MAIDUGURI, Nigeria — The governor of Nigeria's northeast Yobe state is ordering all schools closed to avoid attacks by Islamic militants who have killed dozens of students and teachers.
The U.N. children's agency, meanwhile, said Monday that 48 students and seven teachers have been slain since June in northeast Nigeria.
"There can be no justification for the deliberate targeting of children and those looking after them," said UNICEF regional director Manuel Fontaine.
Gov. Ibrahim Gaidam issued the order after visiting students with burn and gunshot wounds from Saturday's attack on a boarding school outside Potiskum, the state's second largest town. Extremists set a dormitory ablaze, burning some students alive. At least 29 students and one teacher were killed.
Last month Islamic fighters attacked at least two schools, killing 16 students and two teachers.
Gaidam said such attacks could be averted if the military would resume cell phone service cut to three northeastern states since the government declared a state of emergency May 14. He said residents could have alerted the military by cell phone.
Authorities have blamed the spate of recent attacks on Boko Haram, a terrorist group whose name means "Western education is sacrilege." The group and its offshoots have killed more than 1,600 civilians in a series of suicide bombings and other attacks since 2010, according to an Associated Press count.
The group's stronghold is Maiduguri, the capital of neighboring Borno state, which is 230 kilometers (about 145 miles) from Yobe. It is also believed to have a strong network in Adamawa state, prompting President Goodluck Jonathan to deploy thousands of troops to regain control of the region.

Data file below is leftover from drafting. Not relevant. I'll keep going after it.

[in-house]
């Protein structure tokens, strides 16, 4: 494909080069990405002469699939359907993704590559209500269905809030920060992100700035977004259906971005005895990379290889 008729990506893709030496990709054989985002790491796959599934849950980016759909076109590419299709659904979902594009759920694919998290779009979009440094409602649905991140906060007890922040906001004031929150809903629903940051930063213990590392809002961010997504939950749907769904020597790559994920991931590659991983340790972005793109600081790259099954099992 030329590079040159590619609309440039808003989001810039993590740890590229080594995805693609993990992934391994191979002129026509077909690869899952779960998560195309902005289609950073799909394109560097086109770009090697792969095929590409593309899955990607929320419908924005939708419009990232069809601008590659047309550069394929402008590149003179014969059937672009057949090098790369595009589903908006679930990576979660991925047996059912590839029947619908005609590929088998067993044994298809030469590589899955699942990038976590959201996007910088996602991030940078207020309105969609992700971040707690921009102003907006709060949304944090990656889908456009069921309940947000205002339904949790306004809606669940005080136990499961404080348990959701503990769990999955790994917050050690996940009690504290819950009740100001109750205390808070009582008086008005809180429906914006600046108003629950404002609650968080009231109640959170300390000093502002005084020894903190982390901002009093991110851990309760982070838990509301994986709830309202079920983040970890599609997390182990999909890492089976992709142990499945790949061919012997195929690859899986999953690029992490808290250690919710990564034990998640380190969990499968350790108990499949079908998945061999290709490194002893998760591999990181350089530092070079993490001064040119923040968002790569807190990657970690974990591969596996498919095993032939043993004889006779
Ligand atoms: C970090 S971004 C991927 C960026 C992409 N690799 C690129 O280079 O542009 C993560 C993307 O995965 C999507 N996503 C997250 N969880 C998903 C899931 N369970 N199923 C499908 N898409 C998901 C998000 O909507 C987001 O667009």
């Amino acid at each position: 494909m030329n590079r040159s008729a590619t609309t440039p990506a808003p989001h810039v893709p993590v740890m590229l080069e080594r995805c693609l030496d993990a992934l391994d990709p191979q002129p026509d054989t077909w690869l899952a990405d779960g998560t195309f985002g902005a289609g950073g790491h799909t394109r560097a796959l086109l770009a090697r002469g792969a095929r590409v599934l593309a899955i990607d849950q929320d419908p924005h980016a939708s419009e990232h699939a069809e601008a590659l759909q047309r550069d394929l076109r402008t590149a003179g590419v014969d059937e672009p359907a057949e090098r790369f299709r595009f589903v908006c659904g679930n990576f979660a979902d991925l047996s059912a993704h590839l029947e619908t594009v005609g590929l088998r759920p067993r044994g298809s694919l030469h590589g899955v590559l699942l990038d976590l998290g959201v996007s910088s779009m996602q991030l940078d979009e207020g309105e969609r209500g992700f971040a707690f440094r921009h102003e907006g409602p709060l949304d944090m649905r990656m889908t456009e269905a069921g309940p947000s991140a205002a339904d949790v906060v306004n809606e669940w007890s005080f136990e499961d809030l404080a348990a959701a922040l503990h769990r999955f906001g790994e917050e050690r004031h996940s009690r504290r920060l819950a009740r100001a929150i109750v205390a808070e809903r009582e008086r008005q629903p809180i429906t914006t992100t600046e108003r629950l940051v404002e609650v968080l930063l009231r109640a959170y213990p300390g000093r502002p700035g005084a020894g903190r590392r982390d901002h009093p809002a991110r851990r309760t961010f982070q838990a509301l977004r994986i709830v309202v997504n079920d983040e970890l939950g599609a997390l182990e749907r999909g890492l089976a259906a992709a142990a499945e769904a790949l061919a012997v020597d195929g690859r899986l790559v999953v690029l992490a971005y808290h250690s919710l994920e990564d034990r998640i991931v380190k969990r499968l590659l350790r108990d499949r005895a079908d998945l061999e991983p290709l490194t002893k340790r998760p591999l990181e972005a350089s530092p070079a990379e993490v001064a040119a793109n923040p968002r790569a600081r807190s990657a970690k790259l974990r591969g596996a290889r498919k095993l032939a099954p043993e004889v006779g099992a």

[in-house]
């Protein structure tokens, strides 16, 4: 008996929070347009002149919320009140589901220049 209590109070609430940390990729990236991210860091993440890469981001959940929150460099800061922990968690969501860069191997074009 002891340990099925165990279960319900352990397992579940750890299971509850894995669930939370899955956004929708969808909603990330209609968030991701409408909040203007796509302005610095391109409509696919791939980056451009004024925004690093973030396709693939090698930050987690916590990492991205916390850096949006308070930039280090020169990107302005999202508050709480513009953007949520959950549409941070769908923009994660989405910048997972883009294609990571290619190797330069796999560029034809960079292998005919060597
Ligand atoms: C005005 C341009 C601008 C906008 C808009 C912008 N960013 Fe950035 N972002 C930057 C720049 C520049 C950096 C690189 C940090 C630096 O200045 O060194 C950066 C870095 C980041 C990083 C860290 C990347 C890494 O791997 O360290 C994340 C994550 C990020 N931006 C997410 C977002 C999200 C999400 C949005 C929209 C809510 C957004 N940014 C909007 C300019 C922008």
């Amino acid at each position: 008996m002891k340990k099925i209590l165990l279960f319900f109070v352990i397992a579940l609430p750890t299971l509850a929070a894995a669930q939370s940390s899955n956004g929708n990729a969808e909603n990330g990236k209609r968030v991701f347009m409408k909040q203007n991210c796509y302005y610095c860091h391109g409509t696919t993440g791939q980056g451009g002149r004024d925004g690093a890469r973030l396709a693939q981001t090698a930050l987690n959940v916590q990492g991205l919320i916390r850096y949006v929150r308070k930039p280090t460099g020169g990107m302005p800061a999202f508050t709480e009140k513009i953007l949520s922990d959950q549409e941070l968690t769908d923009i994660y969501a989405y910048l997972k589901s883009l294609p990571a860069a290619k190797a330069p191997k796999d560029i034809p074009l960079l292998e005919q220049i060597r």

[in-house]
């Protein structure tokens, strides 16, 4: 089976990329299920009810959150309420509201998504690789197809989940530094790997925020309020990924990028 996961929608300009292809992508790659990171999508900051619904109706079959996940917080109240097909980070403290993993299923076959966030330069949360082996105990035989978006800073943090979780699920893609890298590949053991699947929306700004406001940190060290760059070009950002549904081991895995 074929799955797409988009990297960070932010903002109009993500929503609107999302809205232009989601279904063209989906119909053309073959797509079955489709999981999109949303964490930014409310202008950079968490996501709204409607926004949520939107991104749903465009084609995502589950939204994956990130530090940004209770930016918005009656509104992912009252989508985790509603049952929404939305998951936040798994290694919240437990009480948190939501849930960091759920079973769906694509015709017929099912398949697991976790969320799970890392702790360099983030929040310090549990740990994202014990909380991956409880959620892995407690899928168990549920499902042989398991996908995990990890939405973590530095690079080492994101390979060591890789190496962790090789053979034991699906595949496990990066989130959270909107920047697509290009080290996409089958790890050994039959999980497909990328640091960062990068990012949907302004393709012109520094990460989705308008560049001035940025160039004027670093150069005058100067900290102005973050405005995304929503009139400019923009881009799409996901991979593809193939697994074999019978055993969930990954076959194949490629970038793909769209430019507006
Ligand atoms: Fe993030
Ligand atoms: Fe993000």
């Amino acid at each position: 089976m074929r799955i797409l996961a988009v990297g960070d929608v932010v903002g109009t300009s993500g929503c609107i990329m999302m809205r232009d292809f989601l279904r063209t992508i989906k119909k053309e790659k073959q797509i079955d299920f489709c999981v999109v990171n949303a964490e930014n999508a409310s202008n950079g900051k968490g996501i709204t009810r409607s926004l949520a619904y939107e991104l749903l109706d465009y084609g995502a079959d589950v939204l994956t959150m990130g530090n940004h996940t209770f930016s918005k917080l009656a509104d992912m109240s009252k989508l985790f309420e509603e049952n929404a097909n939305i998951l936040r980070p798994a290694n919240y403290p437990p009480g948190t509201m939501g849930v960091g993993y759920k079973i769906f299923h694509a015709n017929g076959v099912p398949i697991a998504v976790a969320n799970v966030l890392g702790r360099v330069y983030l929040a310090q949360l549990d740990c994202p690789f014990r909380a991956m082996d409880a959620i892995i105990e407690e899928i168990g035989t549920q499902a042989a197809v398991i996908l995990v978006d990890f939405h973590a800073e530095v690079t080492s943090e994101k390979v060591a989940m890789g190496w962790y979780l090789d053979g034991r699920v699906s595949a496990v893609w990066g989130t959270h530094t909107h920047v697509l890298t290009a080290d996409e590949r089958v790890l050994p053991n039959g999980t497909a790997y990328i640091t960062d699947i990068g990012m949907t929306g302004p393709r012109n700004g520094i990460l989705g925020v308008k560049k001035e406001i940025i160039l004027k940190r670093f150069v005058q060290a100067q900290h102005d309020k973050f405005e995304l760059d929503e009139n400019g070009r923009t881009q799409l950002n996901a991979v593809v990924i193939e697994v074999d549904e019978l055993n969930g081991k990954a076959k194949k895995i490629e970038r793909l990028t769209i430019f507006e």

The ongoing violence has become the biggest security threat in years to Africa's biggest oil producer and has drawn criticism of President Jonathan's administration, who many Nigerians believe did not respond quickly to the growing threat of terrorism in the country.
Soldiers say they have killed and arrested hundreds of fighters. But the crackdown, including attacks with fighter jets and helicopter gunships on militant camps, appears to have driven the extremists into rocky mountains with caves, and shifted their focus to schools and markets.
Recent attacks by suspected Boko Haram militants aimed at schools or school officials in the region indicate a strategic target on unsuspecting students and school officials who are unable to fight back.
Makurdi reported from Johannesburg. Associated Press writer Michelle Faul in Lagos, Nigeria contributed to this report.